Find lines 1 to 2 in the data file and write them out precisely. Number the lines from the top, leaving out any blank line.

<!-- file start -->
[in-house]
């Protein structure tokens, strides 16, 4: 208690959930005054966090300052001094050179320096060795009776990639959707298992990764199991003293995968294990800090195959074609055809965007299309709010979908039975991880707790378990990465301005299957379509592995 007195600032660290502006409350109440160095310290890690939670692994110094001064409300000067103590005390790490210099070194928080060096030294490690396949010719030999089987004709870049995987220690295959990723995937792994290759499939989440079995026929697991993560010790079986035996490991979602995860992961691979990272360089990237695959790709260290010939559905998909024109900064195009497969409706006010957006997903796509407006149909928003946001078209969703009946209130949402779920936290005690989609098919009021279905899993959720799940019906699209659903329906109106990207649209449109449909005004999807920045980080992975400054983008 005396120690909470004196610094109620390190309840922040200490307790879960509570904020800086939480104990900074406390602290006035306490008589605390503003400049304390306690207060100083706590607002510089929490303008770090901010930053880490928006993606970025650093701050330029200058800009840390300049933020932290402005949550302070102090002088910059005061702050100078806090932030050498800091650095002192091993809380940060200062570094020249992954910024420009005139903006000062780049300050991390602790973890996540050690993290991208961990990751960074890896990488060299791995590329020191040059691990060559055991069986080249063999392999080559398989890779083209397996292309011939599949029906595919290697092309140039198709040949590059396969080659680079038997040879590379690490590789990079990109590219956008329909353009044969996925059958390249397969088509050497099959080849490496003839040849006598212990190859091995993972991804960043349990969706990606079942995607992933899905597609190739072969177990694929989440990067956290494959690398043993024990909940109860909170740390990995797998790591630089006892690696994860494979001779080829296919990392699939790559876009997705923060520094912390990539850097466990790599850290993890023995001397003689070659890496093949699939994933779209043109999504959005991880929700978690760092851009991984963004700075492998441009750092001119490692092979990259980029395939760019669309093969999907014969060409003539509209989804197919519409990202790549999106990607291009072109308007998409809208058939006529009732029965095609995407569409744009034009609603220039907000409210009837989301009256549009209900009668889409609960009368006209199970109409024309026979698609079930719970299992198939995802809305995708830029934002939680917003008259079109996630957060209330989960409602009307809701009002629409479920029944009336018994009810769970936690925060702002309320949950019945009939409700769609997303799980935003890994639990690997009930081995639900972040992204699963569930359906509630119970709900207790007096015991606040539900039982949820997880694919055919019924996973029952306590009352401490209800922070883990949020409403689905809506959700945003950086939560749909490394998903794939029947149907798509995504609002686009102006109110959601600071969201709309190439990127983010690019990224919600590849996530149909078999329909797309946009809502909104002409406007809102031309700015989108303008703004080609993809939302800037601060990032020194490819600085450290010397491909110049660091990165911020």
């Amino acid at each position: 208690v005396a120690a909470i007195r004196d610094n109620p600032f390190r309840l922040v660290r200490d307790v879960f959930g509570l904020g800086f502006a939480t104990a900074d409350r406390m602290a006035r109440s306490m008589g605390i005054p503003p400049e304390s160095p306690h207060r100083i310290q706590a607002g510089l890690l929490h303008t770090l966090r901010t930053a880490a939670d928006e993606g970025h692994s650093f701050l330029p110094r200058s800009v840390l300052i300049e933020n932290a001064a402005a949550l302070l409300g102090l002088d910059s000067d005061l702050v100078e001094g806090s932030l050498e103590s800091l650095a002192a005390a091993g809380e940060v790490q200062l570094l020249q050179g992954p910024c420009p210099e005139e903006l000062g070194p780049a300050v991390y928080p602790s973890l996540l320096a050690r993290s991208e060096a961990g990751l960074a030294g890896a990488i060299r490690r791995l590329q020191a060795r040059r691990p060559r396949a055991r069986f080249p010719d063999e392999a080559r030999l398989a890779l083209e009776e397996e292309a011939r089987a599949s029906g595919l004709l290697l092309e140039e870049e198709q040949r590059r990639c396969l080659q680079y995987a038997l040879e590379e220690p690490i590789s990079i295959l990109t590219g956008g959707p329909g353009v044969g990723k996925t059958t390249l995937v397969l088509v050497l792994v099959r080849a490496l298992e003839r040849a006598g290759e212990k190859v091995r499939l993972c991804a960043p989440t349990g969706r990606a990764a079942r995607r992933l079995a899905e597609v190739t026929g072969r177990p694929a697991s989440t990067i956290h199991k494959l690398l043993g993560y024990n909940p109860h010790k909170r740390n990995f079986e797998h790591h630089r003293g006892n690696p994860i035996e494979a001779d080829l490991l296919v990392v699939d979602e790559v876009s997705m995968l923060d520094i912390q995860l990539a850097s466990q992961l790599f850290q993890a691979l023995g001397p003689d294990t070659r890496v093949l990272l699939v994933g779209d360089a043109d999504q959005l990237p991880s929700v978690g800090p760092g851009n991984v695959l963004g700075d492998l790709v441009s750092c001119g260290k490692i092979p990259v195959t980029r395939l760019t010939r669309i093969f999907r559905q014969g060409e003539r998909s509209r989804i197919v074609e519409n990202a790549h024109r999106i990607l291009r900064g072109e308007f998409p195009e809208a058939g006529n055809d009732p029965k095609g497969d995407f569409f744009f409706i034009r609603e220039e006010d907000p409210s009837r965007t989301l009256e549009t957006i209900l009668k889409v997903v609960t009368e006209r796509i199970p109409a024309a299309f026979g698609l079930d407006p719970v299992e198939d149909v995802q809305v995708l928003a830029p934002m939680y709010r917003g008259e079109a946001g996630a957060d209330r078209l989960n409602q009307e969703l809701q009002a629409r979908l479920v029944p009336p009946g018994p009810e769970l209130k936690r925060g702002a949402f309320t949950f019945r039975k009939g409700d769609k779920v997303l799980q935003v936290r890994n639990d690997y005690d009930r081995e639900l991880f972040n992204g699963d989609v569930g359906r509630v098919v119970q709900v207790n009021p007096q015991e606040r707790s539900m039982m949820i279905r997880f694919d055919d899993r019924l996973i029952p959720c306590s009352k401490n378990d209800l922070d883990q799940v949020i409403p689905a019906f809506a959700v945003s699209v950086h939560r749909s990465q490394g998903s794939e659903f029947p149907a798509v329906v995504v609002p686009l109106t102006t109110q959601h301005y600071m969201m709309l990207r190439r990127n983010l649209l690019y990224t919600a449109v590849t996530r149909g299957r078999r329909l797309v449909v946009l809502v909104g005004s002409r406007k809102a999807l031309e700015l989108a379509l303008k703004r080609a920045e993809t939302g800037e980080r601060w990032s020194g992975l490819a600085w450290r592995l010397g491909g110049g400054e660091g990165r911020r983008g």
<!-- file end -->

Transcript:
[in-house]
């Protein structure tokens, strides 16, 4: 208690959930005054966090300052001094050179320096060795009776990639959707298992990764199991003293995968294990800090195959074609055809965007299309709010979908039975991880707790378990990465301005299957379509592995 007195600032660290502006409350109440160095310290890690939670692994110094001064409300000067103590005390790490210099070194928080060096030294490690396949010719030999089987004709870049995987220690295959990723995937792994290759499939989440079995026929697991993560010790079986035996490991979602995860992961691979990272360089990237695959790709260290010939559905998909024109900064195009497969409706006010957006997903796509407006149909928003946001078209969703009946209130949402779920936290005690989609098919009021279905899993959720799940019906699209659903329906109106990207649209449109449909005004999807920045980080992975400054983008 005396120690909470004196610094109620390190309840922040200490307790879960509570904020800086939480104990900074406390602290006035306490008589605390503003400049304390306690207060100083706590607002510089929490303008770090901010930053880490928006993606970025650093701050330029200058800009840390300049933020932290402005949550302070102090002088910059005061702050100078806090932030050498800091650095002192091993809380940060200062570094020249992954910024420009005139903006000062780049300050991390602790973890996540050690993290991208961990990751960074890896990488060299791995590329020191040059691990060559055991069986080249063999392999080559398989890779083209397996292309011939599949029906595919290697092309140039198709040949590059396969080659680079038997040879590379690490590789990079990109590219956008329909353009044969996925059958390249397969088509050497099959080849490496003839040849006598212990190859091995993972991804960043349990969706990606079942995607992933899905597609190739072969177990694929989440990067956290494959690398043993024990909940109860909170740390990995797998790591630089006892690696994860494979001779080829296919990392699939790559876009997705923060520094912390990539850097466990790599850290993890023995001397003689070659890496093949699939994933779209043109999504959005991880929700978690760092851009991984963004700075492998441009750092001119490692092979990259980029395939760019669309093969999907014969060409003539509209989804197919519409990202790549999106990607291009072109308007998409809208058939006529009732029965095609995407569409744009034009609603220039907000409210009837989301009256549009209900009668889409609960009368006209199970109409024309026979698609079930719970299992198939995802809305995708830029934002939680917003008259079109996630957060209330989960409602009307809701009002629409479920029944009336018994009810769970936690925060702002309320949950019945009939409700769609997303799980935003890994639990690997009930081995639900972040992204699963569930359906509630119970709900207790007096015991606040539900039982949820997880694919055919019924996973029952306590009352401490209800922070883990949020409403689905809506959700945003950086939560749909490394998903794939029947149907798509995504609002686009102006109110959601600071969201709309190439990127983010690019990224919600590849996530149909078999329909797309946009809502909104002409406007809102031309700015989108303008703004080609993809939302800037601060990032020194490819600085450290010397491909110049660091990165911020």